LA County is suing Dominguez Channel over odor

Los Angeles County filed a lawsuit Thursday in which they accused property owners and tenants of negligence in connection with a warehouse fire that sent discharge into the Dominguez Channel last year, causing a nauseating odor to linger in the Carson area for weeks and displacing thousands of farmers.

The county, along with its fire protection and flood control districts, said the warehouse owners and tenants knew of fire regulations and violations of hazardous materials before the Sept. 30 fire, but did nothing to alleviate them. It seeks to recover millions of dollars in costs associated with investigations, clean-up and public relocation, as well as injunctions and civil sanctions.

According to the complaint, the fire and the subsequent discharge of hazardous materials to storm drains and to the canal “should never have taken place.” Months before the fire, the complaint says, defendants knew that hazardous materials illegally stored in the warehouse “posed a serious fire hazard.”

The warehouse on South Avalon Boulevard in Carson is owned by Prologis Inc. and was rented at the time of the fire by makeup companies Virgin Scent Inc. and Day to Day Imports Inc. Day to Day and Virgin Scent are owned and operated by Akiva Nourollah, Yosef Nourollah, Yehuda Nourollah and Yaakov Nourollah, according to the complaint.

In March, a Prologis technician inspecting the warehouse noticed pallets of flammable materials in an outdoor storage area stacked 15 to 20 feet high, with boxes leaning over and toppling over on the ground.

The technician reported what he found to the property manager, who informed the tenants.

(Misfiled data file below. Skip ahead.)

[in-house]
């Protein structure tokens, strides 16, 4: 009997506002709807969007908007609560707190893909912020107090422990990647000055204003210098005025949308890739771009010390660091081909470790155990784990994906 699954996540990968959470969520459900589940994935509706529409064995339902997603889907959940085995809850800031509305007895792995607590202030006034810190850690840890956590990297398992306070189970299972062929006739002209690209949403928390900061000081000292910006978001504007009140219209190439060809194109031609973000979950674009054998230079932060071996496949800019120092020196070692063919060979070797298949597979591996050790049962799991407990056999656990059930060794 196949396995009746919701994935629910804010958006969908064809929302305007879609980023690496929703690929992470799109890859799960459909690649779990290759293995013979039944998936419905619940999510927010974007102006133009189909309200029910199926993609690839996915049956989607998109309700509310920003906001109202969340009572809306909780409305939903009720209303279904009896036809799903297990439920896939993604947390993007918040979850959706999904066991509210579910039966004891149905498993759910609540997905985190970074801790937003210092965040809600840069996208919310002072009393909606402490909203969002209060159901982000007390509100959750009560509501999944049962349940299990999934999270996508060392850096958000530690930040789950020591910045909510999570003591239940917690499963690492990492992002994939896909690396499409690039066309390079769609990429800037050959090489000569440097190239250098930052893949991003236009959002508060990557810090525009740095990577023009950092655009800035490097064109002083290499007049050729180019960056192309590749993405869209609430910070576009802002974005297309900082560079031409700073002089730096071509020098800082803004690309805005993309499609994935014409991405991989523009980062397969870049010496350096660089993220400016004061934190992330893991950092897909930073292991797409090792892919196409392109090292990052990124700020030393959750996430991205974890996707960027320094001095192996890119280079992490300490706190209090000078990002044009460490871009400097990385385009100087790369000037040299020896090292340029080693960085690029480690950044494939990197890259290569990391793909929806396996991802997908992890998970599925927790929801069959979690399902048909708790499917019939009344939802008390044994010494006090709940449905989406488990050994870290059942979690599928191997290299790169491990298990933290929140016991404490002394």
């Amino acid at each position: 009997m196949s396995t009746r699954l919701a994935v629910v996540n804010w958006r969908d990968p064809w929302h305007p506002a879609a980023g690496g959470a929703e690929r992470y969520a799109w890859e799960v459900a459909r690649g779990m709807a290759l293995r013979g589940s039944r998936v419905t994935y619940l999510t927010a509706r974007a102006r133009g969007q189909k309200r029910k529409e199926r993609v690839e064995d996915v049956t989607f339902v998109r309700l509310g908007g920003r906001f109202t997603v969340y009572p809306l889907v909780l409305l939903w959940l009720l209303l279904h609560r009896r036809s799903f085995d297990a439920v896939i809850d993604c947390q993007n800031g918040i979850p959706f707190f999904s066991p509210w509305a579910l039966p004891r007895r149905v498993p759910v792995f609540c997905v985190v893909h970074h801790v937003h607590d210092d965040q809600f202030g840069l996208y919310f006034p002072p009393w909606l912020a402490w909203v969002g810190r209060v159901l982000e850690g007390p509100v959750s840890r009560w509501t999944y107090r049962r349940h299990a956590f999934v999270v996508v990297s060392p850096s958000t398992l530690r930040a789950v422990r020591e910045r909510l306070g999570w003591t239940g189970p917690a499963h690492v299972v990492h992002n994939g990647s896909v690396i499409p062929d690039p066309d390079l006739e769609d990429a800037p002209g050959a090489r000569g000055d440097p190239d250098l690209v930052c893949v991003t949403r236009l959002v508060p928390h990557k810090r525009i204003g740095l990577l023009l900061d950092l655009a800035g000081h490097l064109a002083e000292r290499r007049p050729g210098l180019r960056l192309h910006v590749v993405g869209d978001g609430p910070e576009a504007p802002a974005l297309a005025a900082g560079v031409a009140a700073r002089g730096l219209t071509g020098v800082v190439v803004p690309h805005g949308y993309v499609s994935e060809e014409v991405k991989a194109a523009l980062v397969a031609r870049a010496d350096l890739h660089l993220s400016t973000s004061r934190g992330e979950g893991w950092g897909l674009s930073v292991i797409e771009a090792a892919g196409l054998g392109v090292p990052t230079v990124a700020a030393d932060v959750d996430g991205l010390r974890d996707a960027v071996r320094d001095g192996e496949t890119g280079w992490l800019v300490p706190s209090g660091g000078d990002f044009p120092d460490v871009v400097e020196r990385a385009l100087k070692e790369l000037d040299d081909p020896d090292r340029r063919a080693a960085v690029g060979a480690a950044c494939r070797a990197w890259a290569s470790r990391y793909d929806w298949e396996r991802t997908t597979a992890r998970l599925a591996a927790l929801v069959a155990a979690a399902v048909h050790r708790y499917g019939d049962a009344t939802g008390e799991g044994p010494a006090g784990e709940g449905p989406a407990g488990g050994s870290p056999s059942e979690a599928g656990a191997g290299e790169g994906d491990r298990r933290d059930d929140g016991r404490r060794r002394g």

Two months later, after the fire department quoted Day to Day for improperly storing hundreds of flammable pallets in a separate warehouse on East 59th Street in Los Angeles, inspectors found that the company could also store hazardous or flammable materials improperly. at its Carson warehouse.

In May, the fire protection district inspected the Carson warehouse and cited Day to Day again with improper storage of hazardous materials, including essential oils and hand sanitizer.

Inspectors returned in July and August to find that the violations had not been rectified and that in some cases the situation had worsened.

In July, the district observed millions of pounds of combustible materials randomly stored in the outer courtyard, and in August, “inspectors observed that the fire department’s access road was blocked … by hundreds of pallets of rubbing alcohol.”

Weeks later, on the afternoon of September 30, the fire started, “driven by over ten million pounds of flammable and hazardous materials illegally stored there,” according to the complaint.

It took the fire department three days to put out the fire. The millions of gallons of water, the used, flushed chemicals and dirt into storm drains that feed the Dominguez Canal.

After the fire, the defendants allegedly failed to clean up the place properly. The fire protection district again issued several citations.

In early October, residents in the area began reporting the smell of rotten eggs, sewage and vomit coming from the canal. The odor caused nausea, vomiting and headaches and was considered to be a nuisance to public health.

“The bad odor lasted for weeks and made a significant portion of the city of Carson and nearby areas almost uninhabitable,” the complaint said.

Thousands of residents were temporarily displaced from their homes due to the odor, which according to the complaint was caused by the materials being flushed into the canal, “which led to an unprecedented release of hydrogen sulfide … into the air.”

County Supervisor Holly Mitchell, whose district includes Carson, said in a statement that the lawsuit was central to efforts to seek accountability to communities around the Dominguez Channel.

“While this lawsuit will not cure all the damage and inconvenience that the thousands of affected residents have experienced,” she said, “it will help ensure that the defaulters pay for the pain they caused, which could have been prevented. . “

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